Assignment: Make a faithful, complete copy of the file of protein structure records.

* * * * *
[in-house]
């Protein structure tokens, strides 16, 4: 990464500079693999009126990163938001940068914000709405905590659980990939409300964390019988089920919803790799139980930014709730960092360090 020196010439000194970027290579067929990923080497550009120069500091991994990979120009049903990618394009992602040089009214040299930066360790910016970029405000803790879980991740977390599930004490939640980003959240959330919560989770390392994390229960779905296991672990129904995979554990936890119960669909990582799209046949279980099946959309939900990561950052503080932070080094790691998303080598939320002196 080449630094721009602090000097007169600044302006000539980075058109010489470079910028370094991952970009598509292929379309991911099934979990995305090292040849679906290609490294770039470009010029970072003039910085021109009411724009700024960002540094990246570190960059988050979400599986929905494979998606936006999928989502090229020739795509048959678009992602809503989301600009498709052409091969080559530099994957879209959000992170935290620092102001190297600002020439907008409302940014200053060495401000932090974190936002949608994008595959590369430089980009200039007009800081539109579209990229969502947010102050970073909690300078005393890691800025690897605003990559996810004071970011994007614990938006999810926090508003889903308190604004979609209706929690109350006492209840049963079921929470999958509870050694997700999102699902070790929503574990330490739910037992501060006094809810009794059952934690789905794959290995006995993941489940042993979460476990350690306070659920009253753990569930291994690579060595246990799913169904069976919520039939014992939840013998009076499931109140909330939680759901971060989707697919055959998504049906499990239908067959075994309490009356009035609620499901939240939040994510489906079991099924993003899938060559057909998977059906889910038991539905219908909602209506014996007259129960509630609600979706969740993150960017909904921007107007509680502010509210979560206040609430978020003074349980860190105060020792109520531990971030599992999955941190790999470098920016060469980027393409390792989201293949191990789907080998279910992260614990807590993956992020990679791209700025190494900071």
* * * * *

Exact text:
[in-house]
């Protein structure tokens, strides 16, 4: 990464500079693999009126990163938001940068914000709405905590659980990939409300964390019988089920919803790799139980930014709730960092360090 020196010439000194970027290579067929990923080497550009120069500091991994990979120009049903990618394009992602040089009214040299930066360790910016970029405000803790879980991740977390599930004490939640980003959240959330919560989770390392994390229960779905296991672990129904995979554990936890119960669909990582799209046949279980099946959309939900990561950052503080932070080094790691998303080598939320002196 080449630094721009602090000097007169600044302006000539980075058109010489470079910028370094991952970009598509292929379309991911099934979990995305090292040849679906290609490294770039470009010029970072003039910085021109009411724009700024960002540094990246570190960059988050979400599986929905494979998606936006999928989502090229020739795509048959678009992602809503989301600009498709052409091969080559530099994957879209959000992170935290620092102001190297600002020439907008409302940014200053060495401000932090974190936002949608994008595959590369430089980009200039007009800081539109579209990229969502947010102050970073909690300078005393890691800025690897605003990559996810004071970011994007614990938006999810926090508003889903308190604004979609209706929690109350006492209840049963079921929470999958509870050694997700999102699902070790929503574990330490739910037992501060006094809810009794059952934690789905794959290995006995993941489940042993979460476990350690306070659920009253753990569930291994690579060595246990799913169904069976919520039939014992939840013998009076499931109140909330939680759901971060989707697919055959998504049906499990239908067959075994309490009356009035609620499901939240939040994510489906079991099924993003899938060559057909998977059906889910038991539905219908909602209506014996007259129960509630609600979706969740993150960017909904921007107007509680502010509210979560206040609430978020003074349980860190105060020792109520531990971030599992999955941190790999470098920016060469980027393409390792989201293949191990789907080998279910992260614990807590993956992020990679791209700025190494900071």